“Blissful is he who after having beheld the Mysteries enters on the way beneath the Earth. He knows the end of life as well as its divinely granted beginning.” — Pindar

Terence McKenna, an America philosopher, whose worked focused on the nature of consciousness and its evolution, has proposed a theory about the initial spark of consciousness that transformed a prehistoric man into a human being. He postulated that our primordial ancestors incorporated psychedelic mushrooms into the primal diet which prompted self-awareness and eventually language to come into existence.

In fact, the use of psychedelic plants can be traced to the dawn of human history. Since time immemorial, various native cultures used these plants to induce non-ordinary states of consciousness, which played an important role in a variety of spiritual traditions, including shamanic practices, aboriginal healing ceremonies, and rites of passage. Ceremonial use of various psychedelic substances has a long history in Africa (the Iboga shrub), Asia (the Amanita muscaria & Psilocybe cubensis mushrooms, and the Cannabis indica plant), Europe (the Ergot fungi and the Amanita muscaria mushroom) and America (the Peyote cactus, the sacred mushroom Teonanacatl, morning glory seeds Ololiuqui, the jungle vine Ayahuasca, and a variety of psychedelic snuffs).

The psychedelic-induced visionary experience has been evidently seminal to the development of two of the most influential ancient cultures on our planet: India, the mother of Eastern civilization, and Greece, the mother of Western civilization. The earliest known religious texts are a collection of hymns called The Rig Veda, written more than 4,500 years and considered the foundation of the Hindu religion. More than 100 of the Rig Veda’s hymns are devoted to the legendary potion made from the Soma plant, which is praised for granting immortality and divine inspiration. “We have drunk the Soma; we have become immortal; we have gone to the light; we have found the gods (Rig Veda 8.48.1-15).” There are two candidates for the specific visionary plant used by the Indo-Aryan tribes nearly 5 millennia ago: the Amanita muscaria and Psilocybe cubensis mushrooms. Whichever plant was an active ingredient of the sacred potion, the mystical states of consciousness induced by Soma were the principal source of the Vedic and Hindu religion.

Ancient Greeks, the founder of our Western civilization, made the most of psychedelic-induced mystical experience. For 2,000 years, the Eleusinian Mysteries were celebrated in Greece as an annual fertility rite that gave participants the opportunity to glimpse ta hiera, or “the holy,” through face-to-face communion with God.

Among notable initiates into the Mysteries were Socrates, Plato, Aristotle, Plutarch, Aristophanes, Sophocles, Aeschylus, Cicero, Pindar, and possibly Homer. As many as 3,000 people participated in the Mysteries every year, which were available to anyone who could speak Greek and had not committed a murder. Initiates could participate in the Mysteries only once in a lifetime and, under penalty of death, were forbidden by law to speak of their mystical experience at Eleusis. One theory suggests that both Plutarch and Socrates may have been sentenced to death for profaning the Mysteries.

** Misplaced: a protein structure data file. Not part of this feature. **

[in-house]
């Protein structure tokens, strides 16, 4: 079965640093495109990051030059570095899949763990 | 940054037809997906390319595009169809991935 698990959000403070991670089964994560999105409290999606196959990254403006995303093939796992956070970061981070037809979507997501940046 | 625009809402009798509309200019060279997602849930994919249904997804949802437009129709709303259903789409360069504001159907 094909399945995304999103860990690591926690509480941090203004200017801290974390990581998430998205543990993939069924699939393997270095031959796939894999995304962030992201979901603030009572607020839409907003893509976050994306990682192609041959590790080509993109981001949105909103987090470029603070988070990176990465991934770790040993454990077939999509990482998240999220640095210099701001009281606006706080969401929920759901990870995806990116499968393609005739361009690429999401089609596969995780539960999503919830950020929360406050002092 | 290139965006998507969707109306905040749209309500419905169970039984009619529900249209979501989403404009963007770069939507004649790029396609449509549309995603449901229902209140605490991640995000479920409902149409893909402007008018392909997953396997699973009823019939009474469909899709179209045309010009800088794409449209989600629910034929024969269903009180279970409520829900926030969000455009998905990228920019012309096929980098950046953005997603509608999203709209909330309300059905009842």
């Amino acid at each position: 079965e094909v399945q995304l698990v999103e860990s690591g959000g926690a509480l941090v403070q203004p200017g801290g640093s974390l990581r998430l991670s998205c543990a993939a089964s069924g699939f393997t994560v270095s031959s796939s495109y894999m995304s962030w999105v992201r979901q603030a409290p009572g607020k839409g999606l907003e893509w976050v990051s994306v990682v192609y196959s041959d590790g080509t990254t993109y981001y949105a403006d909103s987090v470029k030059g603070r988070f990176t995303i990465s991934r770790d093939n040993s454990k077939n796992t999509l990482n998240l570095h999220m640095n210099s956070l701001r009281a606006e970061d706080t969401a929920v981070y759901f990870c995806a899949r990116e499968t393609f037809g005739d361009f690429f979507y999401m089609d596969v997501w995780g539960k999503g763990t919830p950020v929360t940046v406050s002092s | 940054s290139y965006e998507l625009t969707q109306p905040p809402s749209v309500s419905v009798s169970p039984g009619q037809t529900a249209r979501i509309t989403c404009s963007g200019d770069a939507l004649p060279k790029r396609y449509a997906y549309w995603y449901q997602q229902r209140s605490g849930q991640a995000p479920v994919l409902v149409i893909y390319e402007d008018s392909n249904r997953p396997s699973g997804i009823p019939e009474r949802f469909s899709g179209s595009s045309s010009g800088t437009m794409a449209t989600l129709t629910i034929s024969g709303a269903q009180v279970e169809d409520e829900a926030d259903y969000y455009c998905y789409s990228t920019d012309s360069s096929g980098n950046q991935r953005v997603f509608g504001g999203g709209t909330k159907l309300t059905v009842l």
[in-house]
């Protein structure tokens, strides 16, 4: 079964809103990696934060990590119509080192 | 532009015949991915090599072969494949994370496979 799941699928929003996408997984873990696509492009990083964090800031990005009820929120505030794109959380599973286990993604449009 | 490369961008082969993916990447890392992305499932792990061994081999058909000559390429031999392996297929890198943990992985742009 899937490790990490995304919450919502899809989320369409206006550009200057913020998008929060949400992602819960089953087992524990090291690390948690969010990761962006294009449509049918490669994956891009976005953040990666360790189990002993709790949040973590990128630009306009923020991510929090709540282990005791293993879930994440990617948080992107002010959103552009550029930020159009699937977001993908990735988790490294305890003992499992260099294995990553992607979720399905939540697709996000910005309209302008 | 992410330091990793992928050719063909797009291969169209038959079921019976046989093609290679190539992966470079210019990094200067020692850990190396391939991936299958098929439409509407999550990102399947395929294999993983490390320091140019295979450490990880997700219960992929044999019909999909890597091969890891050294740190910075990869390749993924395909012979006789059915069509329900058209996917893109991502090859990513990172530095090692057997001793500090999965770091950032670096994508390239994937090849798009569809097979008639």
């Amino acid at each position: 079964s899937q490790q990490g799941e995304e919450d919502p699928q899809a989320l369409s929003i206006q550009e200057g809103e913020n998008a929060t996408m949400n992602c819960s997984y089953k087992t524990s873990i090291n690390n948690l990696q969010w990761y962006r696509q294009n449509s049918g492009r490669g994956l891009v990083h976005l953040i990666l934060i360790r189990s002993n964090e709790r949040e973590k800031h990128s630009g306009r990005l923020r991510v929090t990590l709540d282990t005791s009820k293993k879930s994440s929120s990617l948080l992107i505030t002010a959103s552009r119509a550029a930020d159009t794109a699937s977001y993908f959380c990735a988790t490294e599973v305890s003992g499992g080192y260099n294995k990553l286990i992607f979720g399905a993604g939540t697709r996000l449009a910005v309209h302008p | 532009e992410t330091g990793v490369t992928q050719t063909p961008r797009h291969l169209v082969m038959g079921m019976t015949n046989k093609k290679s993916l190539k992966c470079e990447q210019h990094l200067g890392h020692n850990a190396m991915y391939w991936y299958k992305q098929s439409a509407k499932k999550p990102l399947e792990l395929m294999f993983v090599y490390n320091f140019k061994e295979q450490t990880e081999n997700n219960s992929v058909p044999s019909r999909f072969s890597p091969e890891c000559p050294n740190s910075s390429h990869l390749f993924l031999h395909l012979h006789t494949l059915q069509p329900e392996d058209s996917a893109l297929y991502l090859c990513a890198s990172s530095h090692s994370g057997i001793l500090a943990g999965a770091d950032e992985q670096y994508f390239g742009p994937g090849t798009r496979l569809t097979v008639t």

The ceremony of the Greater Mysteries was held in the temple at Eleusis, where students learned the “true nature of the soul, its relation to the body, and the method by which it could be purified and redeemed” through spiritual vision and self-realization. Before experiencing the final “soul-shattering visions,” initiates drank kykeon, an entheogenic potion made from ergot, from which LSD is derived. The initiates then spent the night in a darkened hall, where they beheld a great vision, which was “new, astonishing, inaccessible to rational cognition.” Whatever the vision, there is no doubt that the effects were profound. Some hold that a night in the Eleusinian sanctuary may have inspired Plato’s “ideas” and world of archetypes.

Rich symbolism attends the cult of the Mysteries. As the annual celebration of a fertility rite, the Mysteries symbolized for the Greeks the natural cycles of the changing seasons and the miracle of springtime rebirth. In a more metaphysical sense, the Mysteries represented a rebirth of the soul, “that we may live in joy, but also, besides, that we may die with better hope,” as summarized by Cicero. According to Albert Hofmann, a premiere scholar of the Eleusinian Mysteries, “The cultural-historical significance of the Eleusinian Mysteries, their influence on European intellectual history, can scarcely be overstated. Here suffering humankind found a cure for its rational, objective, cleft intellect, in a mystical totality experience, that let it believe in immortality, in an ever-lasting existence.”